The Rite of Spring: Violence in Music in a Time of Violence

By James David Jacobs

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Boylston Street after Boston Marathon Bombing rite of spring costume design

left: Boylston St. following the Boston Marathon bombing (Anne Mostue/WGBH)
right: Nicholas Roerich's sketch of costumes for the 1913 production of The Rite of Spring (via Wikipaintings.org)


April 24, 2013

May 29th marks the 100th anniversary of the infamous premiere of Igor Stravinsky's The Rite of Spring. The New England Conservatory Philharmonia is celebrating the occasion by performing the work tonight on a program that also features another celebration of Spring, Robert Schumann's Symphony No. 1, and the Polovtsian Dances by Alexander Borodin, one of the other works on the program on that historic night at the Théâtre des Champs-Élysées.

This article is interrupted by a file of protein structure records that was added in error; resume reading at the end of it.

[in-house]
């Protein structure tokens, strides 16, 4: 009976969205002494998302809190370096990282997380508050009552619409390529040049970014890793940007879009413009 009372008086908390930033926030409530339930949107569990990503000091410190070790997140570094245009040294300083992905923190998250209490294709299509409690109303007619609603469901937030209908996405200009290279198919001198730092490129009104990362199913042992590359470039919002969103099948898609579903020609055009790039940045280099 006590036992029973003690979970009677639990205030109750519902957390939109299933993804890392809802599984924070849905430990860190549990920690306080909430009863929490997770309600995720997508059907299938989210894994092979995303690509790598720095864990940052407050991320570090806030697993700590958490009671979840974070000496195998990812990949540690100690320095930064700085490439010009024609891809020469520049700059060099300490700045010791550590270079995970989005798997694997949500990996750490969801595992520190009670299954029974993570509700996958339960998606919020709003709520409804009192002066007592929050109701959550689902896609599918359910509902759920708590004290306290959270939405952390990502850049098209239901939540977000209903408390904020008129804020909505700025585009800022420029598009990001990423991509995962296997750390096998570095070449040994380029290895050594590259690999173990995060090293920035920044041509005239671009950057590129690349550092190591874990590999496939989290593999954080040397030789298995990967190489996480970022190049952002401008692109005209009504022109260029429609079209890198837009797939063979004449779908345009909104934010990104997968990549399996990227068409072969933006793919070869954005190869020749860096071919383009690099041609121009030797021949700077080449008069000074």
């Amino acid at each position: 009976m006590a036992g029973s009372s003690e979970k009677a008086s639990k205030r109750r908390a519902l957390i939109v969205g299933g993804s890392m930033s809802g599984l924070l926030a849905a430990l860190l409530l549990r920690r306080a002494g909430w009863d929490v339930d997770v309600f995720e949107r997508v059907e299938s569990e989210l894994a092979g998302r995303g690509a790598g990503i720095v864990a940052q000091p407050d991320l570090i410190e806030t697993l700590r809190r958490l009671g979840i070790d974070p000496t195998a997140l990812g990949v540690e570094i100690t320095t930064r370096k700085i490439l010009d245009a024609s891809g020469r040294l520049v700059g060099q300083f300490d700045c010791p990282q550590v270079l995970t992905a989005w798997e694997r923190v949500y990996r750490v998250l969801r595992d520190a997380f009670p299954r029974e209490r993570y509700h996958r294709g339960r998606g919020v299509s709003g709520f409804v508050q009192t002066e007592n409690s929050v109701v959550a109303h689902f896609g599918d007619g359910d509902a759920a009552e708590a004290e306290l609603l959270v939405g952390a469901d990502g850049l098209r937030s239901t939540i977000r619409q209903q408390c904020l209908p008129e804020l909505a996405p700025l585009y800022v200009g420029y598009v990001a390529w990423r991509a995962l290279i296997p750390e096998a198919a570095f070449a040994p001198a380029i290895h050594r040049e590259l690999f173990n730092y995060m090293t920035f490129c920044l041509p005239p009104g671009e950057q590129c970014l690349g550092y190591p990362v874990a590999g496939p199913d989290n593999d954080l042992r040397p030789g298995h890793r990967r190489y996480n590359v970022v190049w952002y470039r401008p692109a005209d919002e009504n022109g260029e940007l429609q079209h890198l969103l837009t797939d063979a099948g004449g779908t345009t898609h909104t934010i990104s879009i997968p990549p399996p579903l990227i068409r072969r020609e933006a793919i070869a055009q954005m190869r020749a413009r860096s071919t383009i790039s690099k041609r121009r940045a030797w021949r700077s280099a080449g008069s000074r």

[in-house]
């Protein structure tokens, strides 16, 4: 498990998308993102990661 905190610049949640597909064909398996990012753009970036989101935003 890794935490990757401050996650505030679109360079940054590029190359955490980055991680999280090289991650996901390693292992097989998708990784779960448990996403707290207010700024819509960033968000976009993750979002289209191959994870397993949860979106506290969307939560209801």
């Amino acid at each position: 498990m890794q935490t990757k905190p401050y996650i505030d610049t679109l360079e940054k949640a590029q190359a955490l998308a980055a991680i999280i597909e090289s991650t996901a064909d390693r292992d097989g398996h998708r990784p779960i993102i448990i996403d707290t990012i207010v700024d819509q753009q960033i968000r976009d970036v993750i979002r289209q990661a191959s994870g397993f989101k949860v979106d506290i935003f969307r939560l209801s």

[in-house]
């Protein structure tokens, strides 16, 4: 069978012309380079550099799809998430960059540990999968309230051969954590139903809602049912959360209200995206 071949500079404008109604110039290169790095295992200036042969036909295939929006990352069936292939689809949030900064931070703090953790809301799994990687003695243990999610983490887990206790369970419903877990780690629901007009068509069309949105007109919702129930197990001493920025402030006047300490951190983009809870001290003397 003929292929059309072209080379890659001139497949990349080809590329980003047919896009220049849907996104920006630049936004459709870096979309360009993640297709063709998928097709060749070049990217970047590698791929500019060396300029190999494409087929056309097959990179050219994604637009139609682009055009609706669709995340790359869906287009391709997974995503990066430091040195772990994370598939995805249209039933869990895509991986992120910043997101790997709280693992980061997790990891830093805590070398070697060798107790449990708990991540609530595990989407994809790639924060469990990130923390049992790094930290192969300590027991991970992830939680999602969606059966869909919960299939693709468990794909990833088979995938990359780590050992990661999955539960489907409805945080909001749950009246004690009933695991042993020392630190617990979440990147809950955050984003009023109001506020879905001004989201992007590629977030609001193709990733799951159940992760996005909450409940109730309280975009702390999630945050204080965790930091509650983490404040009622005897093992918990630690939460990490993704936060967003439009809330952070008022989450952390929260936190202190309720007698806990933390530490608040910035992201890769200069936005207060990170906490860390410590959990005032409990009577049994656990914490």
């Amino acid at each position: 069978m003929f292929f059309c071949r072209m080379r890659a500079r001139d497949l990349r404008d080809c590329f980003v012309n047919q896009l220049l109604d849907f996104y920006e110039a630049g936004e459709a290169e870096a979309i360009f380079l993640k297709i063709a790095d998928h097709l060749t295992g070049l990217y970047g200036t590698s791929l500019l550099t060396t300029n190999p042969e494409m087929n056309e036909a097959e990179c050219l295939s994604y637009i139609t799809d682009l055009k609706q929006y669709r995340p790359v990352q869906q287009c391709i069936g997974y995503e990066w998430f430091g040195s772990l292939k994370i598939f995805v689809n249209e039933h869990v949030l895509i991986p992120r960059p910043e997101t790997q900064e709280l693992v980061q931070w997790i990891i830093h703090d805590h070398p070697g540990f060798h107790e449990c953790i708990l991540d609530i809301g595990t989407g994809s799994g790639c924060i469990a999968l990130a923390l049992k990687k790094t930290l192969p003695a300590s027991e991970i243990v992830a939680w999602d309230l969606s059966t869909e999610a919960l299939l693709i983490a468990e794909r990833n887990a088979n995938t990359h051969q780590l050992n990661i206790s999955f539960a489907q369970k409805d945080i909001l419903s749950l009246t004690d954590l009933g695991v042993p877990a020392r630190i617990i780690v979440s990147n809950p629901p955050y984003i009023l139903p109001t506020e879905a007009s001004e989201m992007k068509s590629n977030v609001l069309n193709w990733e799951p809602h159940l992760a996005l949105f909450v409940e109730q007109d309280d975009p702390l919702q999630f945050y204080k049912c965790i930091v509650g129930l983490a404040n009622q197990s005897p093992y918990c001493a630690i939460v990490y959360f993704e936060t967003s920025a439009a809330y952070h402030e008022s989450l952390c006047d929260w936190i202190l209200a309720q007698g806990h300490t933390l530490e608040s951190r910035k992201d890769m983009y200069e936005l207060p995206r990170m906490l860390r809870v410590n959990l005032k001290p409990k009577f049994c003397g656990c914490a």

What could not have been anticipated when this concert was planned well over a year ago was that, just a week before the concert, the young musicians performing it would bear witness to an historical event as violent and senseless as that portrayed in Stravinsky's music. I talked to several members of the orchestra, and they shared their stories and observations on what it was like to be in downtown Boston last week while working on The Rite of Spring. To hear their thoughts, click on "Listen" above.

For more about the NEC Philharmonia's performance of Stravinsky's The Rite of Spring, visit the New England Conservatory.



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